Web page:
Participant and Site Characteristics Related to Participant Retention in a Diabetes Prevention Translational Project

Participant and Site Characteristics Related to Participant Retention in a Diabetes Prevention... Using multilevel analysis, this study investigated participant and site characteristics associated with participant retention in a multisite diabetes prevention translational project among American Indian and Alaska Native (AI/AN) people. We analyzed data from the Special Diabetes Program for Indians Diabetes Prevention Program (SDPI-DP), a lifestyle intervention to prevent diabetes implemented in 36 AI/AN grantee sites. A total of 2,553 participants were recruited and started the intervention between January 1, 2006 and July 31, 2008. They were offered the 16-session Lifestyle Balance Curriculum from the Diabetes Prevention Program (DPP) in the first 16–24 weeks of intervention. Generalized estimating equation models and proportional hazards models with robust standard error estimates were used to evaluate the relationships of participant and site characteristics with retention. As of July 31, 2009, about 50 % of SDPI-DP participants were lost to follow-up. Those who were younger, male, with lower household income, no family support person, and more baseline chronic pain were at higher risk for both short-term and long-term retention failure (i.e., not completing all 16 DPP sessions and loss to follow-up, respectively). Sites with large user populations and younger staff had lower likelihood of retaining participants successfully. Other site characteristics related to higher risk for retention failure included staff rating of participant disinterest in SDPI-DP and barriers to participant transportation and child/elder care. Future translational initiatives need to pay attention to both participant- and site-level factors in order to maximize participant retention. Prevention Science Springer Journals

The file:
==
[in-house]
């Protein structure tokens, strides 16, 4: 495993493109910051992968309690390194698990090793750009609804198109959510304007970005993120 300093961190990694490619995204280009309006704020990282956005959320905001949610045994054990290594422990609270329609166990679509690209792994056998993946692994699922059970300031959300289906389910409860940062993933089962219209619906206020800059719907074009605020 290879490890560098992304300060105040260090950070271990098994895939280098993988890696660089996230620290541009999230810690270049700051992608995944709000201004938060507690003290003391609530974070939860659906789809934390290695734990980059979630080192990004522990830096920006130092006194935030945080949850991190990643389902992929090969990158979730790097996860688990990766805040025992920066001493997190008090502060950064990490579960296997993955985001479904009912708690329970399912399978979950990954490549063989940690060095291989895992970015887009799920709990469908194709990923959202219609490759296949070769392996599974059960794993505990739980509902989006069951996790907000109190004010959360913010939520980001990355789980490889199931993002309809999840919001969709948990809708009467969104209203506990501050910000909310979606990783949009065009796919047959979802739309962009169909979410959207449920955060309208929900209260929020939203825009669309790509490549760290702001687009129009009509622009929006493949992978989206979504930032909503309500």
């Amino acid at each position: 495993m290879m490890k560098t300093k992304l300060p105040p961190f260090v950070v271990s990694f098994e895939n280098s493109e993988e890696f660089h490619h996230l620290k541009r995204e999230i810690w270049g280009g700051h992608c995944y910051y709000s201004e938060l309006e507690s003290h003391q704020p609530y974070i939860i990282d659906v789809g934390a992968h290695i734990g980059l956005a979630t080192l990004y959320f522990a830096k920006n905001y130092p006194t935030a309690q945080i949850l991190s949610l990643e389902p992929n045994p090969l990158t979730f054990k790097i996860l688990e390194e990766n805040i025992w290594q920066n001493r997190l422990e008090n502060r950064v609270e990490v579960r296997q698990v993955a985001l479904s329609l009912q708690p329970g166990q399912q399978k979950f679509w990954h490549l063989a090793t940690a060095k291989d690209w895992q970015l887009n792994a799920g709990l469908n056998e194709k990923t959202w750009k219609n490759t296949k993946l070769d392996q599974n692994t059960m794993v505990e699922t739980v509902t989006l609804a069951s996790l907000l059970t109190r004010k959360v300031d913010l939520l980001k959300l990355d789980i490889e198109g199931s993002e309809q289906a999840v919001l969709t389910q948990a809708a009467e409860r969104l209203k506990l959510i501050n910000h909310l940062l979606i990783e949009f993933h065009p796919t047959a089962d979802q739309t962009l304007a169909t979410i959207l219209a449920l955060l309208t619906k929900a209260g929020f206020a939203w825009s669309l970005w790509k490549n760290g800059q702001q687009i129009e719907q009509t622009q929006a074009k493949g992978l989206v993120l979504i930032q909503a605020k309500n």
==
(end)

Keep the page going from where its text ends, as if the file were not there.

Participant and Site Characteristics Related to Participant Retention in a Diabetes Prevention Translational Project

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Springer US
Copyright © 2014 by Society for Prevention Research
Medicine & Public Health; Public Health; Health Psychology; Child and School Psychology
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